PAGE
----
Saturday, 4 August 2012

Stressage....

I have so far been enjoying the coverage of the equestrian events at the London Olympics, until that is the dressage started. I watched so many horses being held on to in front, opening their mouths, breathing heavily, whisking their tails, grinding their teeth, in short, they were generally tense and stressed.

So why do people do it to them? Well, yes, obviously to win, but can't they see how they are affecting their horses?

Lots of controversy this week about these photos of some riders training at the Olympics. Using Rollkur, hyperflexion, whatever you want to call it.

Swedish rider Patrik Kittel
Patrik van der Meer from the Netherlands
Another Dutch rider, Adeline Cornelissen
The Fédération Équestre Internationale, the governing body for Olympic equestrian events has received thousands of complaints about these photos. They issued a statement on thier Facebook page saying "We are aware that there is concern about some training methods, but photographs can be misleading. Rest assured that our stewards are always there, on the ground, monitoring all training sessions. We’re on the case."
But they are so obviously not on the case! Even if those photos were misleading, and I don't believe for one minute that they are, yesterday Adelinde Cornelissen does this before and even during her test in front of the eyes of the world.....

....and gets rewarded with a score of 81%. Quite unbelievable. What kind of example does that set? Horses pulled in at the front, unable to use their backs, with their hocks trailing out behind......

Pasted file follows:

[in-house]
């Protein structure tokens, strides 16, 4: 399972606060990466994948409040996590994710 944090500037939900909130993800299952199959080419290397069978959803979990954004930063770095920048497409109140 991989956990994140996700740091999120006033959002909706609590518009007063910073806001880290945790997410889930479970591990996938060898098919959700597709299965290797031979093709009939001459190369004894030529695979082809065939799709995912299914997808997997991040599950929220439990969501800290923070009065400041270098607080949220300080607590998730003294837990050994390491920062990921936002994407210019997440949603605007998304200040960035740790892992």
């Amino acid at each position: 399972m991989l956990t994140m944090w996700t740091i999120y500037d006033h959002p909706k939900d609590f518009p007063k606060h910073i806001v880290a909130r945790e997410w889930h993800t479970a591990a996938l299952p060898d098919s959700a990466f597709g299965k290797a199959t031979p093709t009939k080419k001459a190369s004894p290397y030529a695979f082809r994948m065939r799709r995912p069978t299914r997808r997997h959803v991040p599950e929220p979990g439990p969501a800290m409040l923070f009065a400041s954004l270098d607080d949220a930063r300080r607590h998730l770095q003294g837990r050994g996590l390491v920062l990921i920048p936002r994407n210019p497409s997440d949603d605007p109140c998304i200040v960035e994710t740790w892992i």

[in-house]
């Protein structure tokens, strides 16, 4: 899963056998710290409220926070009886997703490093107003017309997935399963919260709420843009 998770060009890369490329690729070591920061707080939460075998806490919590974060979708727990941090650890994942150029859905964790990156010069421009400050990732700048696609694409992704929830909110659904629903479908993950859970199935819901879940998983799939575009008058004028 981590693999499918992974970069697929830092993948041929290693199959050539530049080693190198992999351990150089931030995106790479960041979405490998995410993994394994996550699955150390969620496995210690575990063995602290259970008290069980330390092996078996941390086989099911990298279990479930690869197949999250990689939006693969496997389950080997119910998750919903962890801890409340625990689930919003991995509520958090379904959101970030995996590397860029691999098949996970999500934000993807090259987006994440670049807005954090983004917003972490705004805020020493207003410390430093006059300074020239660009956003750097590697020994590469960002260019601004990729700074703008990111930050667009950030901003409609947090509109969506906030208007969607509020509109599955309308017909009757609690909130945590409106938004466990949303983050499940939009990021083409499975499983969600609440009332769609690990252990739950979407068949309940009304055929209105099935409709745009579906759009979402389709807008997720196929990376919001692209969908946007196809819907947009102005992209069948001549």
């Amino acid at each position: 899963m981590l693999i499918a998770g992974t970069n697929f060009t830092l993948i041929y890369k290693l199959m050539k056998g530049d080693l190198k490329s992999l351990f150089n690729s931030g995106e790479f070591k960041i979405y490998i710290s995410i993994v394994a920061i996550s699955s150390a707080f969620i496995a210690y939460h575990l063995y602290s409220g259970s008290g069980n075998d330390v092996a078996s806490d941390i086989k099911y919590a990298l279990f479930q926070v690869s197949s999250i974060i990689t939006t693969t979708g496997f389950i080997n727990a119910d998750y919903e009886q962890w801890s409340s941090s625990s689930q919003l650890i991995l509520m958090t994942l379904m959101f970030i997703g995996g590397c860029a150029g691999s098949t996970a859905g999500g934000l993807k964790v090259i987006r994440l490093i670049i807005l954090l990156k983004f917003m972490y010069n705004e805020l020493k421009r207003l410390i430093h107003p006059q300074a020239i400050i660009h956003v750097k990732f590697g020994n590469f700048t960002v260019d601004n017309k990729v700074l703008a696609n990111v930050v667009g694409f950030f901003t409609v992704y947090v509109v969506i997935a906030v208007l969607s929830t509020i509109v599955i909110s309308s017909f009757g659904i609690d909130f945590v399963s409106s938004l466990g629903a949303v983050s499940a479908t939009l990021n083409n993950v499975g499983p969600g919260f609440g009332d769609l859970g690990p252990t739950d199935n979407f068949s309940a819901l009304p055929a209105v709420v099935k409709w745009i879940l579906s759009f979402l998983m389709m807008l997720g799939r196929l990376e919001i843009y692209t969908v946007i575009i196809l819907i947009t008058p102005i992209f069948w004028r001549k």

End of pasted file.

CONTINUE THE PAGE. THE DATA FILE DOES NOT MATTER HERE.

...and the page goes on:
Contrast this with the beautifully relaxed round we were treated to by Carl Hester whose horse  was always in front of the vertical using his back and hindlegs properly.....

......or Richard Davison leaning forward to give his horse a treat after their test.

And of course Charlotte Dujardin's Olympic record breaking score......

Makes you proud to be British.

2 comments:

Di said...

Absolutely, well said!

Rosa Rantanen said...

At least there is now some hope for dressage, to see that at the top riders who ride PROPERLY are being rewarded and winning. Well done to the British team, hopefully others will eventually follow, and I hope that the judges will continue to help these riders set an example.


I remember the shock that went through my family's dressage acquaintances when Charlotte won and Adelinde was second, because they preferred the way Parzival looked compared to Valegro?! I mean come on, you actually prefer a horse way behind the vertical to one that actually looks relaxed and is in front of the bit??

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